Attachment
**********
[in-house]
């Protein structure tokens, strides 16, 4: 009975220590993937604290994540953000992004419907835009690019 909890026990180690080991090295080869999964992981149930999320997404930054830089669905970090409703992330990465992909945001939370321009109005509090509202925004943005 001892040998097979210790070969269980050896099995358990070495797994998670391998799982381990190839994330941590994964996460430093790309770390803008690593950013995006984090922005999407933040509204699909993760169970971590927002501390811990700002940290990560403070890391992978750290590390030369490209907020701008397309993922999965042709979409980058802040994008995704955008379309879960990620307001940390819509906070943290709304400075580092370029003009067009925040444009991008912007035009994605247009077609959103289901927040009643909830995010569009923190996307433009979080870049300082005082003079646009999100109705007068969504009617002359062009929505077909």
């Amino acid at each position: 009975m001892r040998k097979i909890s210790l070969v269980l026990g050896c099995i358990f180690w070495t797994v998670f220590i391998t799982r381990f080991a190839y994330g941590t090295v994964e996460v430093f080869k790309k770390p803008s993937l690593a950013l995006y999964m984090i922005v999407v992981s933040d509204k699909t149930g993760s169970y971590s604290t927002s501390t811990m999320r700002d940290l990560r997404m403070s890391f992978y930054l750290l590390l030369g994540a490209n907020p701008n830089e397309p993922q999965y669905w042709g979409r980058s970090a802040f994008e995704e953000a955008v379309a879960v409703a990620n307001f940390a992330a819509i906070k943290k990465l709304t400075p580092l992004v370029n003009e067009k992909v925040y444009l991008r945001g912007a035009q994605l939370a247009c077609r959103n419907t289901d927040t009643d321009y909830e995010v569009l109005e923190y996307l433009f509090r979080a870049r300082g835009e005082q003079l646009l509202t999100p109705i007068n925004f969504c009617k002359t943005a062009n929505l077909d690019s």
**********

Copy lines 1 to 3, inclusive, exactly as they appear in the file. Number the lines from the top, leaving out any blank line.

[in-house]
């Protein structure tokens, strides 16, 4: 009975220590993937604290994540953000992004419907835009690019 909890026990180690080991090295080869999964992981149930999320997404930054830089669905970090409703992330990465992909945001939370321009109005509090509202925004943005 001892040998097979210790070969269980050896099995358990070495797994998670391998799982381990190839994330941590994964996460430093790309770390803008690593950013995006984090922005999407933040509204699909993760169970971590927002501390811990700002940290990560403070890391992978750290590390030369490209907020701008397309993922999965042709979409980058802040994008995704955008379309879960990620307001940390819509906070943290709304400075580092370029003009067009925040444009991008912007035009994605247009077609959103289901927040009643909830995010569009923190996307433009979080870049300082005082003079646009999100109705007068969504009617002359062009929505077909």
């Amino acid at each position: 009975m001892r040998k097979i909890s210790l070969v269980l026990g050896c099995i358990f180690w070495t797994v998670f220590i391998t799982r381990f080991a190839y994330g941590t090295v994964e996460v430093f080869k790309k770390p803008s993937l690593a950013l995006y999964m984090i922005v999407v992981s933040d509204k699909t149930g993760s169970y971590s604290t927002s501390t811990m999320r700002d940290l990560r997404m403070s890391f992978y930054l750290l590390l030369g994540a490209n907020p701008n830089e397309p993922q999965y669905w042709g979409r980058s970090a802040f994008e995704e953000a955008v379309a879960v409703a990620n307001f940390a992330a819509i906070k943290k990465l709304t400075p580092l992004v370029n003009e067009k992909v925040y444009l991008r945001g912007a035009q994605l939370a247009c077609r959103n419907t289901d927040t009643d321009y909830e995010v569009l109005e923190y996307l433009f509090r979080a870049r300082g835009e005082q003079l646009l509202t999100p109705i007068n925004f969504c009617k002359t943005a062009n929505l077909d690019s």